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What is a Surgical Technologist?
According to the Bureau of Labor Statistics (“BLS”), the U.S. Department of Labor’s principal fact- finding agency for the federal government in the field of labor, economics, and statistics that provides data on employment and wages, Surgical Technologists, also called operating room technicians, assist with operations. They prepare operating rooms, arrange equipment, and help doctors during surgeries.
Surgical technologists typically do the following:
- Prepare operating rooms for surgery
- Sterilize equipment and make sure that there are adequate supplies for surgery
- Ready patients for surgery, such as by washing and disinfecting incision sites
- Help surgeons during surgery by passing them instruments and other sterile supplies
- Count supplies, such as surgical instruments, to ensure that no foreign objects are retained in patients
- Maintain a sterile environment to prevent patient infection
Surgical technologists work as members of a healthcare team alongside physicians and surgeons, registered nurses, and other healthcare workers.
Before an operation, surgical technologists prepare the operating room by setting up surgical instruments and equipment. They prepare sterile solutions and medications used in surgery and check that all surgical equipment is working properly. Surgical technologists also bring patients to the operating room and get them ready for surgery by positioning them on the table, covering them with sterile drapes, and washing and disinfecting incision sites. And they help the surgical team put on sterile gowns.
During an operation, surgical technologists pass the sterile instruments and supplies to surgeons and first assistants. They might hold retractors, hold internal organs in place during the procedure, or set up robotic surgical equipment. Technologists also may handle specimens taken for laboratory analysis.
After the operation is complete, surgical technologists may apply bandages and other dressings to the incision site. They may also transfer patients to recovery rooms and restock operating rooms after a procedure.
Bureau of Labor Statistics, U.S. Department of Labor, Occupational Outlook Handbook, Surgical Technologists,
How much does a Surgical Technologist get paid?*
According to JobsEQ, a labor market data provider developed by economists and data scientists, surgical technologists made an average salary of $50,100 in 2019.
The top 25% of earners made $59,300 and the bottom 25% of surgical technologist earned $39,800 in 2019. Those who started out as entry-level Surgical Technologists in 2019 made $35,300 on average.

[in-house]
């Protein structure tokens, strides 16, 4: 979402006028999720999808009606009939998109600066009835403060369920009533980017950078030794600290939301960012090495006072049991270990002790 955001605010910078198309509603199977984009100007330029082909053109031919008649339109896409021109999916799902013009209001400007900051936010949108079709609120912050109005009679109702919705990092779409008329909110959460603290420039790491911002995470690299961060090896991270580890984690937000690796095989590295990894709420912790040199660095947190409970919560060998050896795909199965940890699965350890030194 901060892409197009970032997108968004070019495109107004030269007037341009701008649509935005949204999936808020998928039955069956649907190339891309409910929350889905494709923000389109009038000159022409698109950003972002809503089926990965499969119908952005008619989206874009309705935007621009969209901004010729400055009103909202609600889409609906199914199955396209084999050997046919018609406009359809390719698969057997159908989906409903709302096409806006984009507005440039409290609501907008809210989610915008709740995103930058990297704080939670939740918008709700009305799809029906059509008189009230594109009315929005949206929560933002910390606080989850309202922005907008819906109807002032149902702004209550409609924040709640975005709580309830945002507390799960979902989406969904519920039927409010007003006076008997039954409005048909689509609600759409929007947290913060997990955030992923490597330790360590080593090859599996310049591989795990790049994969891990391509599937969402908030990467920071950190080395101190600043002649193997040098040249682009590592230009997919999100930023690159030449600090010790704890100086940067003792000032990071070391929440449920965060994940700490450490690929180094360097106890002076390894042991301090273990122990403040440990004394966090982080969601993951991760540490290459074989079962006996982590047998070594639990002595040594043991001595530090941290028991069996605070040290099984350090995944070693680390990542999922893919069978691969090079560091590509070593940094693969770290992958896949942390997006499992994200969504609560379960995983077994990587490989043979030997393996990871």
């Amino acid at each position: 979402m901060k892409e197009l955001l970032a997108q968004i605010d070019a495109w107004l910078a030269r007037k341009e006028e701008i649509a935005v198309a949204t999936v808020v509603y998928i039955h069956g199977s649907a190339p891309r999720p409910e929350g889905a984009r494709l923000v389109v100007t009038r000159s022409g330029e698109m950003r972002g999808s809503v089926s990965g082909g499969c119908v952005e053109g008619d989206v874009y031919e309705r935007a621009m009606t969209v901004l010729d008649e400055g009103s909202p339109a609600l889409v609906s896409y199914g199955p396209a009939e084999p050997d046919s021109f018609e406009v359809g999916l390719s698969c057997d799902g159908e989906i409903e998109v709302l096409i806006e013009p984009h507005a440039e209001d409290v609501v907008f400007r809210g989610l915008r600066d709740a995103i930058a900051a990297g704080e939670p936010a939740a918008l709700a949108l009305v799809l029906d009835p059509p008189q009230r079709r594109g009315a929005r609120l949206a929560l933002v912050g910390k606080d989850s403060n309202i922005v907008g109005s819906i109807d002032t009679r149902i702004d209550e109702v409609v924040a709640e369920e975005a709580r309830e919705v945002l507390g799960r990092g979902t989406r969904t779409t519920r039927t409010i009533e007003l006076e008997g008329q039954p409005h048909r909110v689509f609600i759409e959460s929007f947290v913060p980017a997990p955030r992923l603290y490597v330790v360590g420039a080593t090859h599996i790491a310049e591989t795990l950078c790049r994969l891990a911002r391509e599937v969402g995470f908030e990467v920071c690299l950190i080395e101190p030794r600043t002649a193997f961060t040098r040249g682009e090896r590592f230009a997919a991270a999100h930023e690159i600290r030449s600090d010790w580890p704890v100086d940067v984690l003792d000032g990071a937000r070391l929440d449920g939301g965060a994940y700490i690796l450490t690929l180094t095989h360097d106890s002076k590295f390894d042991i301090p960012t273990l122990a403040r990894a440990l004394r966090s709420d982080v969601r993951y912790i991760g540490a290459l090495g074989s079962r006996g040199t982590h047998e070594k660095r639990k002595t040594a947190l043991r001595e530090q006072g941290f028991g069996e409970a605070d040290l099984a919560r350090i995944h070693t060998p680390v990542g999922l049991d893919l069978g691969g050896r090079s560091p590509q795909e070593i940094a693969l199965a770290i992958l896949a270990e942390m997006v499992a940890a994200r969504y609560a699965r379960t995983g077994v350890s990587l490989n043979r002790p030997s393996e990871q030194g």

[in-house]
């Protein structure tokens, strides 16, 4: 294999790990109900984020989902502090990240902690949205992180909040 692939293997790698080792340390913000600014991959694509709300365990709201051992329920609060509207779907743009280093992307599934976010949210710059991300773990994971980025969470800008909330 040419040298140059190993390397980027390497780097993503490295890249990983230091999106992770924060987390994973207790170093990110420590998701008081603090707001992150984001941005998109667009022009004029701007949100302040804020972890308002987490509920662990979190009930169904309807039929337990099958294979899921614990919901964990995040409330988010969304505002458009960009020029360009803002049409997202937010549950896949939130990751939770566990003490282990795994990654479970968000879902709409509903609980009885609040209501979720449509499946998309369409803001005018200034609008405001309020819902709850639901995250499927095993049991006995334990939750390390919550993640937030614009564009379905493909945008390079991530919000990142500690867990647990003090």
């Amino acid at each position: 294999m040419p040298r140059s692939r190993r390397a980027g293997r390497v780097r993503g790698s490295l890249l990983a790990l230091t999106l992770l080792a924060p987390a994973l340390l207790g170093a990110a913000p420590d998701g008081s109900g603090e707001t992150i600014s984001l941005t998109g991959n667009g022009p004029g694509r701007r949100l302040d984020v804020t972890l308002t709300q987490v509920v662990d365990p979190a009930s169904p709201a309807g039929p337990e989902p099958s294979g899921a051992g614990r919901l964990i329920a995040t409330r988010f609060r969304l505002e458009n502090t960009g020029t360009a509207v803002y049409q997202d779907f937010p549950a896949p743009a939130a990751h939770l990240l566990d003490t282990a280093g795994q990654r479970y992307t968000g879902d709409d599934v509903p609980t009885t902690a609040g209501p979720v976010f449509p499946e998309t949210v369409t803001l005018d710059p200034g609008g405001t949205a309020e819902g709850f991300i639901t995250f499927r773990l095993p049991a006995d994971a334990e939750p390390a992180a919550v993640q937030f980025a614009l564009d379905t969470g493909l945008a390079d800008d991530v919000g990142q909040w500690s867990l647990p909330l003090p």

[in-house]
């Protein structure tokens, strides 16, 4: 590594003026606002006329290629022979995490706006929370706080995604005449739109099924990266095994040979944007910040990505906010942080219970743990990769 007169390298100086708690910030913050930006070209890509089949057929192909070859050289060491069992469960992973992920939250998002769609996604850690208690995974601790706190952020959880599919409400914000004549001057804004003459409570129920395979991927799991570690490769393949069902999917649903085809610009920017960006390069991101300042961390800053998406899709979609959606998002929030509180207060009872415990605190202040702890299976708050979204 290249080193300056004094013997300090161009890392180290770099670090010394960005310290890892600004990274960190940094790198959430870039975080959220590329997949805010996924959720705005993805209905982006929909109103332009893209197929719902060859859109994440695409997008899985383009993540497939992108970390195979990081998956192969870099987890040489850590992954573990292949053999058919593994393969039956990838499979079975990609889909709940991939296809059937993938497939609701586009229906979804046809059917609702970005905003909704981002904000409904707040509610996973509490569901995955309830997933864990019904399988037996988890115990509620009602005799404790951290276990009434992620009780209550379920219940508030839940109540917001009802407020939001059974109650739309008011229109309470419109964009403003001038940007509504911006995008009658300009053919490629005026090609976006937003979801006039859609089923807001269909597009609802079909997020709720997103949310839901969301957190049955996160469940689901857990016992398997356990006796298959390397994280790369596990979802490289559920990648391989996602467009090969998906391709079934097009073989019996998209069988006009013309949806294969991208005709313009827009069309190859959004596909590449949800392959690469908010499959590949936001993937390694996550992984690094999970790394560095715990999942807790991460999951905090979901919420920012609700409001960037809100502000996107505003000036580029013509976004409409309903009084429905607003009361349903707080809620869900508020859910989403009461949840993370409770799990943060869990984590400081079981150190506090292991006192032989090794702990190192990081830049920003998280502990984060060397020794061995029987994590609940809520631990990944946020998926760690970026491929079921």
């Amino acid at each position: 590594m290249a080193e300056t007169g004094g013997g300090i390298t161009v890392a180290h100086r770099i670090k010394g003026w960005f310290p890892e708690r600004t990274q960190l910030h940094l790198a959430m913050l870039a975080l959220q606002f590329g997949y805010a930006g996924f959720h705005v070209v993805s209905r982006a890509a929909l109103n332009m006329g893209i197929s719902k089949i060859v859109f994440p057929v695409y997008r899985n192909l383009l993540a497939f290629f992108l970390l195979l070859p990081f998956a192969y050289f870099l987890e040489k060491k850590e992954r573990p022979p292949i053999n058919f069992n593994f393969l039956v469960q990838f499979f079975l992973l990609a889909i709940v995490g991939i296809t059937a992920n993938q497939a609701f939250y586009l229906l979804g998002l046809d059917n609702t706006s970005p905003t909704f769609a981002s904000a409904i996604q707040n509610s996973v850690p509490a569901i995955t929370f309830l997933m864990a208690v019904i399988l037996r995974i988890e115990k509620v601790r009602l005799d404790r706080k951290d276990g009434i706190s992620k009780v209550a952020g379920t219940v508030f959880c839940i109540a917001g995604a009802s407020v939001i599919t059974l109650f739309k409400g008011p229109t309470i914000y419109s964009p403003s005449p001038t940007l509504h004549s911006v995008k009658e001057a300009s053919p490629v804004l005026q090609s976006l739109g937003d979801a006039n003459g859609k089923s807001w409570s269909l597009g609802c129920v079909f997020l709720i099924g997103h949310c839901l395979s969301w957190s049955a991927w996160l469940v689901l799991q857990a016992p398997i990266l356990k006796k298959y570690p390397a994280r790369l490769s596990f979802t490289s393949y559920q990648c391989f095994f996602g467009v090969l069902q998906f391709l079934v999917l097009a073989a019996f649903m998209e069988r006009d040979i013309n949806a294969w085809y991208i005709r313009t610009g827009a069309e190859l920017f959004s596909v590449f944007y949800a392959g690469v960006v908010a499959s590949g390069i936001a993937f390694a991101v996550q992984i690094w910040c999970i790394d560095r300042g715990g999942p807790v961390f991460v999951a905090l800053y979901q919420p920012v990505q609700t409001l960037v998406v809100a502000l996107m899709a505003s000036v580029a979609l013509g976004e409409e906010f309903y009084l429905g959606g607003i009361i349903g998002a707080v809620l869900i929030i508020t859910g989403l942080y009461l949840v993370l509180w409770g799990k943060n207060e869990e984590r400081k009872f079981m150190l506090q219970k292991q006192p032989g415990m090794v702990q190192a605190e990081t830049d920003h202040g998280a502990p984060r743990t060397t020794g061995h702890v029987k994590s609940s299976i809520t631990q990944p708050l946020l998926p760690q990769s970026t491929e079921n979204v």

These numbers may vary based on geography and labor market.
|Entry Level||Mean||Bottom 25%||Top 25%|
*Source: JobsEQ®. Wage data are as of 2019 and represent the average for all Covered Employment
Best-paying states for Surgical Technologists**
According to BLS, the top annual median salaries for surgical technologists are in Alaska ($68,390), California ($62,030), Nevada ($61,250), and Minnesota ($59,880).
**Source: Bureau of Labor Statistics (“BLS”). Data as of May 2019
Interested in becoming a Surgical Technologist?
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Surgical Technologist job outlook***
According to JobsEQ, job opportunities will continue to rise over the next 5 years, although a short term dip is expected through 2020. Current projections expect a 2.8% growth rate in the field between now and 2025, making the surgical technologist space an attractive option for aspiring medical professionals. By 2025, estimates predict 115,105 total jobs for surgical technologists.
***Source: JobsEQ, Data as of 2020Q1, The shaded areas of the graph represent national recessions.
Surgical Technologist job skills and knowledge
According to O*NET Resource Center, people in this career often have these skills:
- Monitoring — Monitoring/Assessing performance of yourself, other individuals, or organizations to make improvements or take corrective action.See more occupations related to this skill.
- Active Listening — Giving full attention to what other people are saying, taking time to understand the points being made, asking questions as appropriate, and not interrupting at inappropriate times.See more occupations related to this skill.
- Operation Monitoring — Watching gauges, dials, or other indicators to make sure a machine is working properly.See more occupations related to this skill.
- Coordination — Adjusting actions in relation to others’ actions.See more occupations related to this skill.
- Critical Thinking — Using logic and reasoning to identify the strengths and weaknesses of alternative solutions, conclusions or approaches to problems.
Source: O*NET Resource Center